Each of the past three years has been heralded as the “year of the active ETF” by the financial media and industry watchers (including Morningstar), Johnson notes, with so far little to show for the hype.
At the risk of looking a fool, I’m going to add my name to the list of active ETF optimists.
At least in the US, a major reason for the delay in the uptake of active (non-indexed) ETFs is that the regulator is still pondering whether to approve applications for funds that do not offer daily holdings transparency. Up to now, only active ETFs that show their holdings every day have obtained the SEC’s go-ahead.
There are plenty of rumours that the SEC is getting closer to making a decision, but we’ll have to wait and see. In Europe, the rules on holdings disclosure are less stringent, and no different for active ETFs than for any other type of retail mutual fund—that means full portfolio transparency at a minimum twice a year.
I’m a fan of transparency, but it’s not sufficient for a fund to be priced efficiently. As a retail investor, you may take some comfort from seeing the actual positions of a fund but that alone won’t help you to judge whether you’re getting good execution. For that you need a robust trading infrastructure supporting secondary market liquidity—a point made by Source’s MJ Lytle in my recent feature article on active ETFs.
But I also think the concerns about portfolio managers being “front-run” if they show holdings each day are overdone. For a start, index-tracking ETFs, most of which do show their holdings daily, are also prone to attempts by third parties to second-guess their trading moves, especially around times of index changes, and most of these funds manage to cope.
And if active managers suggest that offering daily holdings disclosure could give away their “secret sauce”, I’m a cynic. For a start, all the stats on active management show there’s a lot less sauce than advertised on the menu. Perhaps many active managers’ queasiness over disclosure is more to do with the fact that they don’t want to reveal how little they do for what they get paid. Given the continuing large inflows into index funds, active managers are not well-placed to argue this point.
But several fundamental changes mean an exchange-based distribution model for mutual funds, together with the real-time pricing of fund units, makes increasing sense.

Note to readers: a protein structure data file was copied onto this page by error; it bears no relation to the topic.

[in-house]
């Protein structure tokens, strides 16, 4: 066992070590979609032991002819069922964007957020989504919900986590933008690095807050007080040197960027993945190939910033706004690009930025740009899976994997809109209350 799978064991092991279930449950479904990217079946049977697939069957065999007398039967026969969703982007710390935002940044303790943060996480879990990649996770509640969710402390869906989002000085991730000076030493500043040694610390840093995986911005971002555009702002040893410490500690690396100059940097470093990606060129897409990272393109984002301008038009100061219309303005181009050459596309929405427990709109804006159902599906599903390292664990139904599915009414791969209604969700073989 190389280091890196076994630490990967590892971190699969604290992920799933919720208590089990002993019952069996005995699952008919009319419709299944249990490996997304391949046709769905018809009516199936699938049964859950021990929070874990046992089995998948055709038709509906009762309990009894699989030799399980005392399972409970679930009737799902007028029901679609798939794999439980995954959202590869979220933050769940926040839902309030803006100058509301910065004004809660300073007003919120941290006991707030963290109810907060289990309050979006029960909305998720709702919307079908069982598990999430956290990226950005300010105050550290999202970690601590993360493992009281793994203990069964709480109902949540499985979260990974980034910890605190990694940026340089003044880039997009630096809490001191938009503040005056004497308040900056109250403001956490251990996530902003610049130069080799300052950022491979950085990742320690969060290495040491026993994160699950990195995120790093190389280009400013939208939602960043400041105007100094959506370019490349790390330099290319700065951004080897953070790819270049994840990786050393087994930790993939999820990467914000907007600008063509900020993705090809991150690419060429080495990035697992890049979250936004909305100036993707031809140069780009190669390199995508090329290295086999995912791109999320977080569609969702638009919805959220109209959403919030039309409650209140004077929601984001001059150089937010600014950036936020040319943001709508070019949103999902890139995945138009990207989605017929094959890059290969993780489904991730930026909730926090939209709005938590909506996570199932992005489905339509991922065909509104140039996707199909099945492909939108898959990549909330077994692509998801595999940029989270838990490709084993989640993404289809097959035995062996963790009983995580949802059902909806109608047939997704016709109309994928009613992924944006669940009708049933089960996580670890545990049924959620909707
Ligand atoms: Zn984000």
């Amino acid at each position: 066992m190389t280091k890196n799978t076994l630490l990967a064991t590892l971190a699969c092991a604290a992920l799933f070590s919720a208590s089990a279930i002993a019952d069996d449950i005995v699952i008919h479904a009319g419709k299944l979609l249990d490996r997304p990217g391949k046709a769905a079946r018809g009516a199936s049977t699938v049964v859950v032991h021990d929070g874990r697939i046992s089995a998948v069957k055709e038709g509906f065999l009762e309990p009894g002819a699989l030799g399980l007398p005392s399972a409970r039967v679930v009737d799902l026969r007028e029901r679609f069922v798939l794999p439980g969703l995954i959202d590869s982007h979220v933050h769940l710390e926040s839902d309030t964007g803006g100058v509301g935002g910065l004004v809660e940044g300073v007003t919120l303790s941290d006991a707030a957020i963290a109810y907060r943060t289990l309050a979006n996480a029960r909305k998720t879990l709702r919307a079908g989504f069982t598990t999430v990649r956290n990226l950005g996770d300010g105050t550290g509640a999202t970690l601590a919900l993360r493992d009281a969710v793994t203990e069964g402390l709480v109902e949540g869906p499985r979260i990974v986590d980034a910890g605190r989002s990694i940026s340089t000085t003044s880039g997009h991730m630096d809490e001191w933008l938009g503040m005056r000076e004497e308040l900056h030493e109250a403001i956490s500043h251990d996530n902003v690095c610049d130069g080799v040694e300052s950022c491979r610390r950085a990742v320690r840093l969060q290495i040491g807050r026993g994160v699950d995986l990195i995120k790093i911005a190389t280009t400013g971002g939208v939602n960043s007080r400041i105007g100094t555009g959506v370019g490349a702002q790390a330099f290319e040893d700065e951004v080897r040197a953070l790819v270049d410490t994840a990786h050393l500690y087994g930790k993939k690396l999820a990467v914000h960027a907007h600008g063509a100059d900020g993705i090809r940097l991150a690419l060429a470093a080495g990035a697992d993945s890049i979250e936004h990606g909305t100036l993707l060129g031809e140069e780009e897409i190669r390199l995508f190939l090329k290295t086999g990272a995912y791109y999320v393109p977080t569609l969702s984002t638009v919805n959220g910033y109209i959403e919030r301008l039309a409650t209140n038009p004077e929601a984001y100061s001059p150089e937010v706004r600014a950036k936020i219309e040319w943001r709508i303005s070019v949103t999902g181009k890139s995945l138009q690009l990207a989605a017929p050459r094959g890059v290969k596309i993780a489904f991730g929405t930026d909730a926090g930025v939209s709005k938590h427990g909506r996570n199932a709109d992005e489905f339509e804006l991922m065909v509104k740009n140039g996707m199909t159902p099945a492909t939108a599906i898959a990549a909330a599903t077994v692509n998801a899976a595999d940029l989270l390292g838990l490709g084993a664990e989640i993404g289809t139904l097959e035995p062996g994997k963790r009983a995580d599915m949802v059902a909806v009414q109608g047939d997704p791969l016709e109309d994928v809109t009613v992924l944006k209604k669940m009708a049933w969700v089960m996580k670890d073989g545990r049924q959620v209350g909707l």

The Old, Cosy Fund Business Is Being Dismantled
In many major markets the old mutual fund distribution model—where financial advisors were remunerated by hidden commissions to recommend particular products—has either been or is being broken down. In the UK, the regulator’s new rules for fund “platform” pricing are also now coming into effect, forcing platform operators to charge openly for their services (last week, for example, leading fund platform Hargreaves Lansdown released its new charging structure).
Gradually, I expect the funds distribution model to resemble that of shares, with fund units bought and sold via online trading sites (as is already the case for ETFs), then cleared and settled by post-trade infrastructure linked to the main trading venues. Now that fund platforms are being forced to move away from a business model that relies on commissions, you can expect consolidation in this area—and a reduction in the unnecessary and expensive overlaps between different platform providers—to happen very quickly.
Real-Time Pricing Of Funds Makes Sense
The standard mutual fund model is to price purchases and sales on the basis of a single NAV point, usually set daily. But, in the words of Stuart Thomas, a principal at Presidian Investments, a US firm that has patented a methodology for active ETFs, trading fund units daily “is an antiquated methodology that was adopted when market information was not readily available and the technology to calculate real-time portfolio prices did not exist.”